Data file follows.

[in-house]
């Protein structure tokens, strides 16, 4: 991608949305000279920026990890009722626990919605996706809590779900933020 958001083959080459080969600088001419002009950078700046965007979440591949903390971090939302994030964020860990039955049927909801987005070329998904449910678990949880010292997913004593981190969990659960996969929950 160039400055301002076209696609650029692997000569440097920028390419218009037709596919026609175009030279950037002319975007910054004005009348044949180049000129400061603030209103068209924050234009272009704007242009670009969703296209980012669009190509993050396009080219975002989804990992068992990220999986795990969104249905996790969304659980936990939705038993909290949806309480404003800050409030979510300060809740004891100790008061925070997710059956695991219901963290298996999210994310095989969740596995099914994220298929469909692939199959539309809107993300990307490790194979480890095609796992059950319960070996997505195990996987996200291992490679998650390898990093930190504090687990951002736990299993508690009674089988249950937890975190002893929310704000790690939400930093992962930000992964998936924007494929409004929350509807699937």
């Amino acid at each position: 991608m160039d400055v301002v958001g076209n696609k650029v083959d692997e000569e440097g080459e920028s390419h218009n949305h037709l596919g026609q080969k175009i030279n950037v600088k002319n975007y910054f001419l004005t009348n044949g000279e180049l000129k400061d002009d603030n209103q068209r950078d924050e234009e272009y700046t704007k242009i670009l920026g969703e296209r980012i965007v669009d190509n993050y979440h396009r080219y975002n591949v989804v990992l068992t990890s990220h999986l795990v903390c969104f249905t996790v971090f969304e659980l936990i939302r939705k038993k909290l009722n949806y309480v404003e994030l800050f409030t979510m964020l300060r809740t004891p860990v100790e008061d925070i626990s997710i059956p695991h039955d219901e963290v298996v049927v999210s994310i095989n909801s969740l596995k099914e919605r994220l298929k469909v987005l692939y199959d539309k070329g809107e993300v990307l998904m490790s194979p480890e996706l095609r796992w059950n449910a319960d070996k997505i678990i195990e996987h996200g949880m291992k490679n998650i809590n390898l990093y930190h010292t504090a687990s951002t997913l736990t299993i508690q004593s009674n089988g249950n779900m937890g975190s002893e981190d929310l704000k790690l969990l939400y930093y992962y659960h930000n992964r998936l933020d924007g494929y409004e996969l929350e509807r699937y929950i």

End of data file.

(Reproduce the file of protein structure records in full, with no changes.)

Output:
[in-house]
């Protein structure tokens, strides 16, 4: 991608949305000279920026990890009722626990919605996706809590779900933020 958001083959080459080969600088001419002009950078700046965007979440591949903390971090939302994030964020860990039955049927909801987005070329998904449910678990949880010292997913004593981190969990659960996969929950 160039400055301002076209696609650029692997000569440097920028390419218009037709596919026609175009030279950037002319975007910054004005009348044949180049000129400061603030209103068209924050234009272009704007242009670009969703296209980012669009190509993050396009080219975002989804990992068992990220999986795990969104249905996790969304659980936990939705038993909290949806309480404003800050409030979510300060809740004891100790008061925070997710059956695991219901963290298996999210994310095989969740596995099914994220298929469909692939199959539309809107993300990307490790194979480890095609796992059950319960070996997505195990996987996200291992490679998650390898990093930190504090687990951002736990299993508690009674089988249950937890975190002893929310704000790690939400930093992962930000992964998936924007494929409004929350509807699937």
């Amino acid at each position: 991608m160039d400055v301002v958001g076209n696609k650029v083959d692997e000569e440097g080459e920028s390419h218009n949305h037709l596919g026609q080969k175009i030279n950037v600088k002319n975007y910054f001419l004005t009348n044949g000279e180049l000129k400061d002009d603030n209103q068209r950078d924050e234009e272009y700046t704007k242009i670009l920026g969703e296209r980012i965007v669009d190509n993050y979440h396009r080219y975002n591949v989804v990992l068992t990890s990220h999986l795990v903390c969104f249905t996790v971090f969304e659980l936990i939302r939705k038993k909290l009722n949806y309480v404003e994030l800050f409030t979510m964020l300060r809740t004891p860990v100790e008061d925070i626990s997710i059956p695991h039955d219901e963290v298996v049927v999210s994310i095989n909801s969740l596995k099914e919605r994220l298929k469909v987005l692939y199959d539309k070329g809107e993300v990307l998904m490790s194979p480890e996706l095609r796992w059950n449910a319960d070996k997505i678990i195990e996987h996200g949880m291992k490679n998650i809590n390898l990093y930190h010292t504090a687990s951002t997913l736990t299993i508690q004593s009674n089988g249950n779900m937890g975190s002893e981190d929310l704000k790690l969990l939400y930093y992962y659960h930000n992964r998936l933020d924007g494929y409004e996969l929350e509807r699937y929950i």